It was Williams’ third opening-round exit in her last five appearances though it started with promise.

The 2017 finalist dropped just three points through her first three service games.

An unerring Bencic striking cleanly, particularly her declarative two-handed backhand, extended Williams earning the first break in the seventh game to forge a 4-3 lead.

Battling to back up the break, Bencic fought off five break points in the ensuing game before a spitting shower intensified a bit causing a suspension in play.

The retractable roof over Rod Laver Arena did not completely close initially, but after about a 25-minute delay play resumed with Bencic serving at deuce. The Swiss slid an ace out wide and banged a backhand winner down the line from the doubles alley finally serving out a critical game that spanned a half hour to consolidate for 5-3.

An angled backhand return dragged Williams off the court as Bencic broke for the second time in a row snatching the 58-minute set on a six-point run.

"She played really well," Williams said. "I think she started out with an ace, another winner. There was nothing I could do there. She just played amazing."

Bencic won 15 of 18 points played on her first serve and nearly tripled the former world No. 1’s winner output (14 to 5) in the opening set.

It was the first set Bencic took from Williams, who had won all eight of their prior sets.

Amping up her aggression, Williams broke to start the second set.

The backhand down the line is Bencic’s signature shot and she scripted it to spread the court effectively breaking right back to level.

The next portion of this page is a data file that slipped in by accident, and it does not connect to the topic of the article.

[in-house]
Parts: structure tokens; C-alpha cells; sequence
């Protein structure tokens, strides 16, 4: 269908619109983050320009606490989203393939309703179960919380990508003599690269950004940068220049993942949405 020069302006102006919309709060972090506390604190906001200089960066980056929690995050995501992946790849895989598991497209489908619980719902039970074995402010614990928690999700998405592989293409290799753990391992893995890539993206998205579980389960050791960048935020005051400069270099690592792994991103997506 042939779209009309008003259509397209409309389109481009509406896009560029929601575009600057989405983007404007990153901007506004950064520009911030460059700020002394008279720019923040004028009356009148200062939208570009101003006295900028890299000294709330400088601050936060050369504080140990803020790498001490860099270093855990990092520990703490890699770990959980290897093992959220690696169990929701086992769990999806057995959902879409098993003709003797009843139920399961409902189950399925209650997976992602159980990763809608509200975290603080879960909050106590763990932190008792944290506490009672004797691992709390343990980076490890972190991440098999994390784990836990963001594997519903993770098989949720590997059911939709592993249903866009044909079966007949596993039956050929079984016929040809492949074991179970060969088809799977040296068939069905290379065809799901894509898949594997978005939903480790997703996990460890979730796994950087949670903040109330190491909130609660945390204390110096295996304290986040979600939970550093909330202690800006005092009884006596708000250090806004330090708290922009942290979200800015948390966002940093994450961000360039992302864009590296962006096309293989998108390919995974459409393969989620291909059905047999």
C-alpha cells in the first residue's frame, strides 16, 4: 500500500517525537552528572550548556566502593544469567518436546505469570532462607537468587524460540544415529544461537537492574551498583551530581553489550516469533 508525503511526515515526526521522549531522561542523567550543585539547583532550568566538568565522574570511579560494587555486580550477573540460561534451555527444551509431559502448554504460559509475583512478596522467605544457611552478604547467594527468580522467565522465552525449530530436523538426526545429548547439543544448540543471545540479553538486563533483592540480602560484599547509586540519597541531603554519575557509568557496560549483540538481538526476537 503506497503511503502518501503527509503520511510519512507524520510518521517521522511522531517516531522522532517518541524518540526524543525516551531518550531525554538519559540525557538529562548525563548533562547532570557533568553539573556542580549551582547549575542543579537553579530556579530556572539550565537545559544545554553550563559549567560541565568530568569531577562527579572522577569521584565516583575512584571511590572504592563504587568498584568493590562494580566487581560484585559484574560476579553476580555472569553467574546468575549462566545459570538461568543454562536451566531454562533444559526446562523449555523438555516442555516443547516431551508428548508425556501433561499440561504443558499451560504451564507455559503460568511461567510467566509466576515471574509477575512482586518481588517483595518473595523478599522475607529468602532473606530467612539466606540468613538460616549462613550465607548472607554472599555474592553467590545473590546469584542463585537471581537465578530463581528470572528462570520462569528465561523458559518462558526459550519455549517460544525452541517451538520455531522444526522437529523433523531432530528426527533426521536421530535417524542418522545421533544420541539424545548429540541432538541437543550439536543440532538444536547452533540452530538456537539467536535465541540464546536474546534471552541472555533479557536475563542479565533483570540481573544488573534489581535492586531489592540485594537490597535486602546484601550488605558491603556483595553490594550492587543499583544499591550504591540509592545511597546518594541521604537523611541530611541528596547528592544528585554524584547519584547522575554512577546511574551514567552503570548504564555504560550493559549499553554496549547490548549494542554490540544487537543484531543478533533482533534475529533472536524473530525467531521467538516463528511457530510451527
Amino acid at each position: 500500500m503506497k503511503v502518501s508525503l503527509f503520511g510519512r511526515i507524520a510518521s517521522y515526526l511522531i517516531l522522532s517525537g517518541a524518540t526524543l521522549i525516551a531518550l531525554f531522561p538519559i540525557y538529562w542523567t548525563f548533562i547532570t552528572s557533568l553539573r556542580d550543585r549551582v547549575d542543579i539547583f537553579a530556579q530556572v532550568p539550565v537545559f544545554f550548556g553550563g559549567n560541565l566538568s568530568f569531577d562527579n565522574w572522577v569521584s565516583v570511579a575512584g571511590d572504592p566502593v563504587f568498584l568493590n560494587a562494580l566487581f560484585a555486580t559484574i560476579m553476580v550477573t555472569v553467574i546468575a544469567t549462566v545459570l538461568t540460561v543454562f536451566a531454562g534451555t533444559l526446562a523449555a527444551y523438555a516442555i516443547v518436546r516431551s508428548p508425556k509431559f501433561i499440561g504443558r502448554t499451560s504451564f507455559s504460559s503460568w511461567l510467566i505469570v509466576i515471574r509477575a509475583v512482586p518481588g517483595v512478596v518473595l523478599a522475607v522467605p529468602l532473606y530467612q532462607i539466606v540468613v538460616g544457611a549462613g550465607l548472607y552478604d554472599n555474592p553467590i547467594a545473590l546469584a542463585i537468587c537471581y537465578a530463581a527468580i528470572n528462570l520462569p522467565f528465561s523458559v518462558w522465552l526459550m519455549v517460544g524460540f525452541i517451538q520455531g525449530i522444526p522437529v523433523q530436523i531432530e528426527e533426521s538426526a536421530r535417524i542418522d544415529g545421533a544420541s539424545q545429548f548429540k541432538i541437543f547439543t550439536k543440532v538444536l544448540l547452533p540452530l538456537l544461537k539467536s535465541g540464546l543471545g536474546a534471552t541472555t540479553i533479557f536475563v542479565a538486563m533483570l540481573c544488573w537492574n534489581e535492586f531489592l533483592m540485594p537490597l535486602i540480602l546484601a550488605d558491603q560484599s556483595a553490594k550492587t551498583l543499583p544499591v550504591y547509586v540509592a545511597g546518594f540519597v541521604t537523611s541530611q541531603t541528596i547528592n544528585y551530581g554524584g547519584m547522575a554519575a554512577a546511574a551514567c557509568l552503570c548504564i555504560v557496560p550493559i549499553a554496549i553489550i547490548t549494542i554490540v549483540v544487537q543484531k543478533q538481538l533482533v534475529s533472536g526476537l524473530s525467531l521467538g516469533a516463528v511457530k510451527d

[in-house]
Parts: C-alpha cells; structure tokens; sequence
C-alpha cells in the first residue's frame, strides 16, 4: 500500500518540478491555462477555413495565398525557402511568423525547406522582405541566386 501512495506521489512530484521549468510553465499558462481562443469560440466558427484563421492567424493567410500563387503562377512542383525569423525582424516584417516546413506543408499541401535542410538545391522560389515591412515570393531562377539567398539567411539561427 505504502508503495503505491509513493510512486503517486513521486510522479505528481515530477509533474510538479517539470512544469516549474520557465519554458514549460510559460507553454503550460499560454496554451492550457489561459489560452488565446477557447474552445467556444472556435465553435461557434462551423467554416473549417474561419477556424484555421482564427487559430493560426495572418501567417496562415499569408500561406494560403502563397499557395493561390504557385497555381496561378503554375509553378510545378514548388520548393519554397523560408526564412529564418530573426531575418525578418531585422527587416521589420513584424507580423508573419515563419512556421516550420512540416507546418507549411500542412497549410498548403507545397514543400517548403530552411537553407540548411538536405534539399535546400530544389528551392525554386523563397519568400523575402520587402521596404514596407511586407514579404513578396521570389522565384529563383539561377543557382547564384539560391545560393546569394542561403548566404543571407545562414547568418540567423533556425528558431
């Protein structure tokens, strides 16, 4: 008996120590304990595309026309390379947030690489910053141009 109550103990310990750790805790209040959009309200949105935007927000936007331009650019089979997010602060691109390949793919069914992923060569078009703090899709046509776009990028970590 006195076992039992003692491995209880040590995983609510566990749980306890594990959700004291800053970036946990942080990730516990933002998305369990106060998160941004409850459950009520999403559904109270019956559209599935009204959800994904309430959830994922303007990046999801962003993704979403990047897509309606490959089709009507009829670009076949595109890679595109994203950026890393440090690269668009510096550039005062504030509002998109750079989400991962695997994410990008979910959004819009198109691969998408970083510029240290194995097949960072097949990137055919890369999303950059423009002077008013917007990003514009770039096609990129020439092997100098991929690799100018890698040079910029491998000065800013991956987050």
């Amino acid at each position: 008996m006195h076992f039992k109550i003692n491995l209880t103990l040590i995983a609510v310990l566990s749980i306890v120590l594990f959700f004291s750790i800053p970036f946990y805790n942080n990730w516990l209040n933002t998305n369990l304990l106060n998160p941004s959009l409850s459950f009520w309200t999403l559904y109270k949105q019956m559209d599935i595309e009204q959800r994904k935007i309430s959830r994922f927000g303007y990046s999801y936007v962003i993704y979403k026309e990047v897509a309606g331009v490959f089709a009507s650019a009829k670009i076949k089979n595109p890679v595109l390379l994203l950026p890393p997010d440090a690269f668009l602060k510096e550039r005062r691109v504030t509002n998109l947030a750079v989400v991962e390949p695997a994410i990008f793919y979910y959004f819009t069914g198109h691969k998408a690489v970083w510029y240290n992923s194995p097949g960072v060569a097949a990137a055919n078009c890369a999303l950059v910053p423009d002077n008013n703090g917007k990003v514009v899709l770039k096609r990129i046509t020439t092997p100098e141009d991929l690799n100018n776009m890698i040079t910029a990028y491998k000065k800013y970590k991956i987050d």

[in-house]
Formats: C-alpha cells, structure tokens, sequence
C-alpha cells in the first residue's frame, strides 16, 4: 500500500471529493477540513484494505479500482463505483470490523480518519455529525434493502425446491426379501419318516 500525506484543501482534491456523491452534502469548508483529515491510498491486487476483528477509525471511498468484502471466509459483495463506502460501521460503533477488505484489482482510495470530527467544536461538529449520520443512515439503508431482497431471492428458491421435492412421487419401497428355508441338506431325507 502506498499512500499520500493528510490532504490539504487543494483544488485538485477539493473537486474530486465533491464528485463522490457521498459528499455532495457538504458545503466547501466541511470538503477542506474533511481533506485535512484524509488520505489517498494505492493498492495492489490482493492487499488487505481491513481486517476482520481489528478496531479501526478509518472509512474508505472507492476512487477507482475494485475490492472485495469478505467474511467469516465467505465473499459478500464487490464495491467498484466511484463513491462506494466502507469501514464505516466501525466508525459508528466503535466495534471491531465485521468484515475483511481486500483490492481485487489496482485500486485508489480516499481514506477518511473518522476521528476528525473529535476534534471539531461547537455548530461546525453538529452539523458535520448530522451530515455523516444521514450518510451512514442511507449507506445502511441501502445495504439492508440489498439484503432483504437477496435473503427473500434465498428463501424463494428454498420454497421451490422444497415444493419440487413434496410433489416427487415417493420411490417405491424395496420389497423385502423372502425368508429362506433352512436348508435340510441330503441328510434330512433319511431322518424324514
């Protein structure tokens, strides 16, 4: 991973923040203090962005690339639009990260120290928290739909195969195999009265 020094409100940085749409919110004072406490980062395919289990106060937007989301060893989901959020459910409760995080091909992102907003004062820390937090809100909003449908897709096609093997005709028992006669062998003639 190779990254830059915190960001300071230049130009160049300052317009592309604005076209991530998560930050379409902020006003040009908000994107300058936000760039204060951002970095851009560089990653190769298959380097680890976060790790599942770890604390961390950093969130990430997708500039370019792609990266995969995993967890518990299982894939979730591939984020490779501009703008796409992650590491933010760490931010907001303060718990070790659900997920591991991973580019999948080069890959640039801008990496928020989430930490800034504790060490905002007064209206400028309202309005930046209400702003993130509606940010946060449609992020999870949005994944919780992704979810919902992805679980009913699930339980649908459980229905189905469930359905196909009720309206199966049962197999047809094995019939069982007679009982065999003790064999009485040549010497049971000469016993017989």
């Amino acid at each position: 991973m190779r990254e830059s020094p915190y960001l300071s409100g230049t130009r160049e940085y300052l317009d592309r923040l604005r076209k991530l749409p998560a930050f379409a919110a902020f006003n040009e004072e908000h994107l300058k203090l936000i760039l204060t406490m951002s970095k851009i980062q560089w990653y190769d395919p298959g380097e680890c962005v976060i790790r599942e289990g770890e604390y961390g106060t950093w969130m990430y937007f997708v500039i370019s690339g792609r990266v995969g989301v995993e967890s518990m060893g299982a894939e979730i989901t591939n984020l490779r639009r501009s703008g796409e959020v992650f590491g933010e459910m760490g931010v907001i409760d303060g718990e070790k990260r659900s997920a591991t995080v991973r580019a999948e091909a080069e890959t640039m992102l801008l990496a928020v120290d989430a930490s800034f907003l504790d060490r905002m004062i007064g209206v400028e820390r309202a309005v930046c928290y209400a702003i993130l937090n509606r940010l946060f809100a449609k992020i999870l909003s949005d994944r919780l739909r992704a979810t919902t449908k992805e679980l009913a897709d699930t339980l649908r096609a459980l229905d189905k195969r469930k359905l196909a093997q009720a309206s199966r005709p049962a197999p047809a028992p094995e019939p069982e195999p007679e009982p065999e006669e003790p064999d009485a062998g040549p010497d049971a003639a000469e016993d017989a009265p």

The pair conspired for four consecutive breaks to start the second set.

Taking the ball on the rise and ripping deep drives to force Williams to counter off her back foot, Bencic gained double break point in the eighth game. Williams withstood that test holding for 4-all.

Serving to stay in the match, Williams worked through a demanding deuce game whipping and inside-out forehand to level.

A tremendous running forehand strike down the line helped Bencic surge through a strong hold for 6-5 against shifting the stress onto the two-time finalist’s shoulders.

Impeccable timing helped the Swiss close.

Bencic belted a backhand winner down the line then crunched a crosscourt forehand for match point. Bencic slashed a forehand winner down the line and dropped her Yonex racquet placed her hands on her hand and shot pointed to her support box.

Key Stat

Facing one of the most aggressive players in the game, Bencic hit more winners (32 to 22) and dropped just nine points on her first serve.

Talking Point

“It was difficult five months. I think the perspective changes a lot. I just came back. I’m enjoying it a lot more. I’m not thinking so much about winning or losing, I’m just happy to be on the court.”—Belinda Bencic, who missed five months of the 2017 season.

Turning Point

Serving at 4-3, Bencic fought off five break points during a marathon game that spanned a half hour, including a 25-minute rain delay, as she held tough for 5-3 then ran off six straight points to take the first set.

What’s Next?

With Williams, Stephens and 2015 semifinalist Ekaterina Makarova all falling, the third quarter of the draw is open for Bencic, who reached the fourth round two years ago, to make another second-week run.